Call it a classical case of poor planning or government’s indifference, but if the backbone of the state’s administration — the Gujarat Administrative Service (GAS) cadre — is grappling with more than 30% vacancies, something is rotten in the state (of affairs) in Gandhinagar! Even as the state government tom-toms the Gujarat model of development, the government seems to have failed to put its own house in order. What is worse is that situation is set to get worse in the coming years if immediate measures to rectify the situation are not initiated.
The sanctioned strength of GAS cadre is 580, of which 165 posts are lying vacant. The cadre strength will shrink further as the around 60 – 70 officers will either retire or be promoted to the IAS cadre in the next two years.
“The GAS cadre is the most important cadre in the state administration after IAS. There are 30% vacancies even in IAS cadre, but it continues to get new blood every year. In the case of GAS, there has not been direct recruitment for over a decade,” said a senior official.
The direct recruitment of deputy collector grade officers last took place in the state in 1998, a full 15 years ago. The government didn’t recruit deputy collectors all these years citing excess strength of the cadre. However, things seem to have come to a boil now as the cadre is functioning at just about 70% strength. “GAS is the cadre that runs the show, but it is also the most neglected. Promotions are inevitably delayed and there is no meritocracy. Whims and wishes of the government rule the roost,” rued an officer.
In absence of direct recruitment, the government has kept the GAS cadre going by promoting mamlatdar-grade officers. Around 20 such officers are promoted every year, but the number is grossly inadequate. More officers cannot be promoted as it would lead to a skewed or imbalanced cadre.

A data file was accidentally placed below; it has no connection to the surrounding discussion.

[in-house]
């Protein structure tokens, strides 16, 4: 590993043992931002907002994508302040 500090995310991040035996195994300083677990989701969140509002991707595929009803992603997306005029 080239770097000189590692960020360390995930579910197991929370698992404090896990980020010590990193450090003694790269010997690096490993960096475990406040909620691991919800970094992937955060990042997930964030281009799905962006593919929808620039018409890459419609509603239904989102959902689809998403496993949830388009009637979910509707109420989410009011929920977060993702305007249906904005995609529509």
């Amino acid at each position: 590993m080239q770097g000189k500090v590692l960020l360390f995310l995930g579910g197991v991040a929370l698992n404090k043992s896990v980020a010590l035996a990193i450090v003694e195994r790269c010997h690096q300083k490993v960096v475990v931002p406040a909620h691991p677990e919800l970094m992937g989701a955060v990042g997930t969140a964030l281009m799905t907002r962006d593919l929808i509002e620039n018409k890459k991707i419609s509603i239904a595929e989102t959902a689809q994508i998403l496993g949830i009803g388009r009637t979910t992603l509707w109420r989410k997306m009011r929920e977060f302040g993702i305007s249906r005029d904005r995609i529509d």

GAS cadre is divided into four scales – deputy collector, additional collector, selection and apex.
The sanctioned strength of deputy collector grade is 350 of which 94 are vacant. Sanctioned strength of additional collector grade is 174 of which 55 are vacant. Similarly, in the case of selection grade, sanctioned posts are 56 of which 16 are vacant.
“There are 14 sanctioned posts in apex scale, but not a single officer has been promoted to this grade,” said another GAS official.
GAS officers have a wide range of postings, of which the most common are as sub divisional magistrate, land acquisition officer, district supply officer, stamp duty, resident additional collector, among others. The much touted Apno Taluko Vibrant Taluko (ATVT) is also about key responsibilities to GAS officers. Many officers also serve as secretaries to ministers. “The state cadre has been constantly ignored. Forget about filling vacancies, even promotions are given after long delays,” said another officer.
The state’s General Administration Department (GAD), however, is set to rectify the past mistakes and is giving final touches to a five-year recruitment programme.
“A recruitment drive, unprecedented in scale for any government in the country, is being planned to bridge the shortfall. The number of vacancies across cadres that will arise in the next five years is being ascertained as part of this drive,” said a GAD official.
Direct recruitment of deputy collector grade officers last took place in the state way back in 1998.